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The Whys and Wherefores of Failed Backups

Despite all the effort storage administrators pour into backup, backups fail about 40% of the time.

Despite all the effort storage administrators pour into backup, the sad fact of the matter is that backups fail about 40% of the time, estimates Don Schrenk, vice president of sales at Vyant Technologies, which makes a backup reporting tool called WorldView.

The Enterprise Storage Group takes an even dimmer view of backup success rates, estimating that 60% of backups do not properly execute in networked storage environments.

Why the poor results? In a word, human error, says Schrenk. "The guys forget to put in the tapes," or perhaps "they don't set a long enough backup window," he offers.

Furthermore, a lot of the time, storage administrators aren't even aware that a backup failed - especially in multiserver environments. Checking on the status of each and every server getting backed up is sometimes easier said than done. Vyant's WorldView addresses this issue by installing an agent on each catalog server that reports back "to the mothership"-a central database with a Web-based console - every 15 minutes, says Schrenk. If a backup fails, administrators can drill down into the software's error codes.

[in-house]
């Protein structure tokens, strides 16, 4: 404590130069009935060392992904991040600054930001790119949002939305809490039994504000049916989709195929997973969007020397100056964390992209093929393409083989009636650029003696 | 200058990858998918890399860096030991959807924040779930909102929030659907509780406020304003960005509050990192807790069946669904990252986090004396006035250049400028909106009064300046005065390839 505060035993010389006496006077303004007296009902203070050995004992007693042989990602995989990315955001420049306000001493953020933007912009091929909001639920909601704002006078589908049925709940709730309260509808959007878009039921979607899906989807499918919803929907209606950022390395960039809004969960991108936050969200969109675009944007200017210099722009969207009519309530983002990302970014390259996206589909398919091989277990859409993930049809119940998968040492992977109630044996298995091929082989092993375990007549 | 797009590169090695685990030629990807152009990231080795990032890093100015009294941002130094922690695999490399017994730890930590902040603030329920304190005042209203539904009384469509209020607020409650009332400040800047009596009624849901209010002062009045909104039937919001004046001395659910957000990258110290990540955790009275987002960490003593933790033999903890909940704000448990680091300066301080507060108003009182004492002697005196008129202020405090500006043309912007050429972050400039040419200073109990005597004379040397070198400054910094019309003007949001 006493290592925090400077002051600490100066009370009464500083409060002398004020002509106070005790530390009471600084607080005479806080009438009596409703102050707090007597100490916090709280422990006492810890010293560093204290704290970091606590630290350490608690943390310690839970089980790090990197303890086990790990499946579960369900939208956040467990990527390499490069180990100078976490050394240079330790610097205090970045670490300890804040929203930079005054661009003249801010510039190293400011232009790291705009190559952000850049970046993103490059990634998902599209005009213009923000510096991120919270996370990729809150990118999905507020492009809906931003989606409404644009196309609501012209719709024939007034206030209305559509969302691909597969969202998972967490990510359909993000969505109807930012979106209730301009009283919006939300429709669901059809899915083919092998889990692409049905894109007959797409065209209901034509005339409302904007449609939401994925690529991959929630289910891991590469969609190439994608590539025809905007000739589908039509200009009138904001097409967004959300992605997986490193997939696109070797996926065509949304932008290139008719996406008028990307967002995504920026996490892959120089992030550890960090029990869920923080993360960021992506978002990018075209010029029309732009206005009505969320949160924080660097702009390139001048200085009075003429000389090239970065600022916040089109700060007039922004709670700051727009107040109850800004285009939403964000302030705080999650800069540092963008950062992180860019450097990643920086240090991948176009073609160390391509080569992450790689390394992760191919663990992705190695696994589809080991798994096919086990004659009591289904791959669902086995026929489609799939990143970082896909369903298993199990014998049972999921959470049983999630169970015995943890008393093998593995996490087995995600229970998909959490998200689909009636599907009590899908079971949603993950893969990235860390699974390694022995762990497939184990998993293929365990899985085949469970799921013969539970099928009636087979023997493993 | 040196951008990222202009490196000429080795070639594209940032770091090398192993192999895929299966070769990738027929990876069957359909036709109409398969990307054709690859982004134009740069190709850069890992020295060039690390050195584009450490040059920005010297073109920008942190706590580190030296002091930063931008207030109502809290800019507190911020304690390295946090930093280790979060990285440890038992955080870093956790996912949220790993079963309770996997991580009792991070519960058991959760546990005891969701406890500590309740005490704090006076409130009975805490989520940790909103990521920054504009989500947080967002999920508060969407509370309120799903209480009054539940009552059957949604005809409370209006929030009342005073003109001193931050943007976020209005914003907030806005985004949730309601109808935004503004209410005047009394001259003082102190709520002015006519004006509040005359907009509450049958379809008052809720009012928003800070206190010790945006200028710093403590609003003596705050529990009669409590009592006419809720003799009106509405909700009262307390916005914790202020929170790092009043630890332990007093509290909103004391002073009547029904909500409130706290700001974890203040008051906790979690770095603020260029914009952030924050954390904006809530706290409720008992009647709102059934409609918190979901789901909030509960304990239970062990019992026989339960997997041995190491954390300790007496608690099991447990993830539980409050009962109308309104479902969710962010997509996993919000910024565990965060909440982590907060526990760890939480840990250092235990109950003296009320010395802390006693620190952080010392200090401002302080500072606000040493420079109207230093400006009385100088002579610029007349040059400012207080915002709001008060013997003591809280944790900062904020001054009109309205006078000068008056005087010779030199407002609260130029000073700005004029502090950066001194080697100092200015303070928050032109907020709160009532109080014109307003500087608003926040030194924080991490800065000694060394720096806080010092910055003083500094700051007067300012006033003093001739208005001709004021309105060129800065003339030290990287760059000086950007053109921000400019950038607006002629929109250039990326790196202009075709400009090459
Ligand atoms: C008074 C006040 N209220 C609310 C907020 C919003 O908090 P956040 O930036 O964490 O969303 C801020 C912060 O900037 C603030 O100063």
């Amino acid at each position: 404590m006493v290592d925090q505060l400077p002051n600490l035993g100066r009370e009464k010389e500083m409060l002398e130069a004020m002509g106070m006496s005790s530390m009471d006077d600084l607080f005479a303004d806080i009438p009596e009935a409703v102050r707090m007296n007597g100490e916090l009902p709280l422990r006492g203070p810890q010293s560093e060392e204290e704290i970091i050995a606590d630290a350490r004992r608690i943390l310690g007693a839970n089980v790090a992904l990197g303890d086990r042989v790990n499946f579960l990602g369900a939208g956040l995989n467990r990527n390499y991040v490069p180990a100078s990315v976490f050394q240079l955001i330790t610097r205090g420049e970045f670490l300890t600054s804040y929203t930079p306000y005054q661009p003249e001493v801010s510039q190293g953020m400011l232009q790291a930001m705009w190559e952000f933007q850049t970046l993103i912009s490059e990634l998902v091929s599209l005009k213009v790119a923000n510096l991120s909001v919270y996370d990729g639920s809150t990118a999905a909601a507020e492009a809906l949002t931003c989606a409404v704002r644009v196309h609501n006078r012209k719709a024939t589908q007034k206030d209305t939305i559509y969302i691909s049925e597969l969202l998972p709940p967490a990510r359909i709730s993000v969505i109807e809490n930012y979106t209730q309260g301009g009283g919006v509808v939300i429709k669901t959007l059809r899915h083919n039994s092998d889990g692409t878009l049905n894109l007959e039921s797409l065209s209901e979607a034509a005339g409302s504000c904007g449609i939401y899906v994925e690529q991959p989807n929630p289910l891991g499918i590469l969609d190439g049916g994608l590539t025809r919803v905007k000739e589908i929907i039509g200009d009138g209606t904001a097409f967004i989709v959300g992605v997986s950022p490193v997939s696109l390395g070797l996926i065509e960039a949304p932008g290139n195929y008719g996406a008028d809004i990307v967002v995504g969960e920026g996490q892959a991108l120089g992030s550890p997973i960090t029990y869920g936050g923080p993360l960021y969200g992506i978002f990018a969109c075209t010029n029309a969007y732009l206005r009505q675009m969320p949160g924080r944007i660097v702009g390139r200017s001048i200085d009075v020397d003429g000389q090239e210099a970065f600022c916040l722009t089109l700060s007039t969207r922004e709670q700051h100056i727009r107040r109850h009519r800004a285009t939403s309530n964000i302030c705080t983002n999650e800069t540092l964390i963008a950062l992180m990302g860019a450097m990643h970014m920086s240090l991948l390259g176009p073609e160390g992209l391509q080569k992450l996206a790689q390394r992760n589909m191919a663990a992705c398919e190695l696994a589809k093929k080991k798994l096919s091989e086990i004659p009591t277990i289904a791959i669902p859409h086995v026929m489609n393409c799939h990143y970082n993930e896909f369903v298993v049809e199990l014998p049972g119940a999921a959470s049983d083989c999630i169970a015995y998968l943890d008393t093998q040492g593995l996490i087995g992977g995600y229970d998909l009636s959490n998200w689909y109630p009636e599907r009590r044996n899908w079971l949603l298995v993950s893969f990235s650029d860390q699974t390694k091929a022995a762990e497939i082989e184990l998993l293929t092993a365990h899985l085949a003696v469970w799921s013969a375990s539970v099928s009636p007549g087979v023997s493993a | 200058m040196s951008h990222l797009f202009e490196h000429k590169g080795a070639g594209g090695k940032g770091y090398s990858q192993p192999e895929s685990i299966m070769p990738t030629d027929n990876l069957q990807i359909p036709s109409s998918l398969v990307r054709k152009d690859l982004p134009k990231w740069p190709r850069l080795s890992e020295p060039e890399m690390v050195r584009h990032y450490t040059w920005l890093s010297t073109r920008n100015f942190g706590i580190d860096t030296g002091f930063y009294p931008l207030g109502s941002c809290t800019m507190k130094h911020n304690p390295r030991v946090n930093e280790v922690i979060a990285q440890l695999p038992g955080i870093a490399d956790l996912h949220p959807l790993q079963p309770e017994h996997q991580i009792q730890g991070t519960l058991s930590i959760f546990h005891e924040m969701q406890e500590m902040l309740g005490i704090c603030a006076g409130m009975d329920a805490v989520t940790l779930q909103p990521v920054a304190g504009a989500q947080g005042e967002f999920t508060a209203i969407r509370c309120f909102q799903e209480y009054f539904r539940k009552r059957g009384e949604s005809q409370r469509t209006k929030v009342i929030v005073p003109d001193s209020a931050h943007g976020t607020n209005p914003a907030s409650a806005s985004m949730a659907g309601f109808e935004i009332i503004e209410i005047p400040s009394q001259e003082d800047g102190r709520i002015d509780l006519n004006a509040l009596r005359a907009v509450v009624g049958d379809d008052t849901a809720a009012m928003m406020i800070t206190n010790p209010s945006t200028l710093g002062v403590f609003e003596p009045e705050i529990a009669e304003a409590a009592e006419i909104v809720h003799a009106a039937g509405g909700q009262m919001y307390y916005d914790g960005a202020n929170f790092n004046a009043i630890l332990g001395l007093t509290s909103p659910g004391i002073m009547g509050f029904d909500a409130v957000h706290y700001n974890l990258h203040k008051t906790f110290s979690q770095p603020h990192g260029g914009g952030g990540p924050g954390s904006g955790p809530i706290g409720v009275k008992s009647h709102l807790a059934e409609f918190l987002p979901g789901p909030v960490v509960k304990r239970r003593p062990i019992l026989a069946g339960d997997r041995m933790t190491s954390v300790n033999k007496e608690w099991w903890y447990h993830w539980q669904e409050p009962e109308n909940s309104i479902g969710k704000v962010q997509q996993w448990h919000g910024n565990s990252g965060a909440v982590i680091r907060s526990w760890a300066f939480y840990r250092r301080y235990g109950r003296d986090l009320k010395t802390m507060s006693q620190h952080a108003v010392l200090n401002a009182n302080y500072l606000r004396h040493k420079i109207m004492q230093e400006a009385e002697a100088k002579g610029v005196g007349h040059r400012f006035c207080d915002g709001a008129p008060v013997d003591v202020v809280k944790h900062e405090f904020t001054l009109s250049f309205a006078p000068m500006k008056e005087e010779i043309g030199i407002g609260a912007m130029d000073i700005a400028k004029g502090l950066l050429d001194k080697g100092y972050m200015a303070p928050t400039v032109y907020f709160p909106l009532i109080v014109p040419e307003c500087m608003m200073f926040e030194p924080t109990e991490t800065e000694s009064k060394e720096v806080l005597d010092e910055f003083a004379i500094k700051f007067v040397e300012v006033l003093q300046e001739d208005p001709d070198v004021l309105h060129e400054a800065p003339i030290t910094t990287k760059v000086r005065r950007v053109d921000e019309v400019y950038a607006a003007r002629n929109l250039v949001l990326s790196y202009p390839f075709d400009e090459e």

Further complicating matters are mixed backup environments-not only heterogeneous hardware, but different backup packages. To that end, Vyant's WorldView as well as BackupReport from Bocada gather information from a variety of backup packages, be they Veritas NetBackup, Legato Networker, HP OmniBack, or CA BrightStor.

At Reader's Digest, the Global Network Services group recently purchased BackupReport not only to find out if backups were successful, but also to help them identify why backups were failing in the first place.

"It was a pretty sorry state," recalls desktop technology analyst Adam Ladd, whose group took over Veritas backup operations for about 100 Unix, Novell and Windows servers. "Backups were failing, and we had no time to rerun them," he recalls. "We had no sense of how much we were growing, or how long jobs were taking to complete." In lieu of tools, the group wrote scripts and used Viso to create project timelines in the form of Gantt charts to predict and plan backups.

Installing BackupReport changed all that. With the insight Reader's Digest gathered from BackupReport, the group decided to start multistreaming its backups, mix the jobs throughout the day and uncovered unexpected areas of growth. "We're over the hump," says Ladd. These days, "a backup fails maybe once a week - if that."

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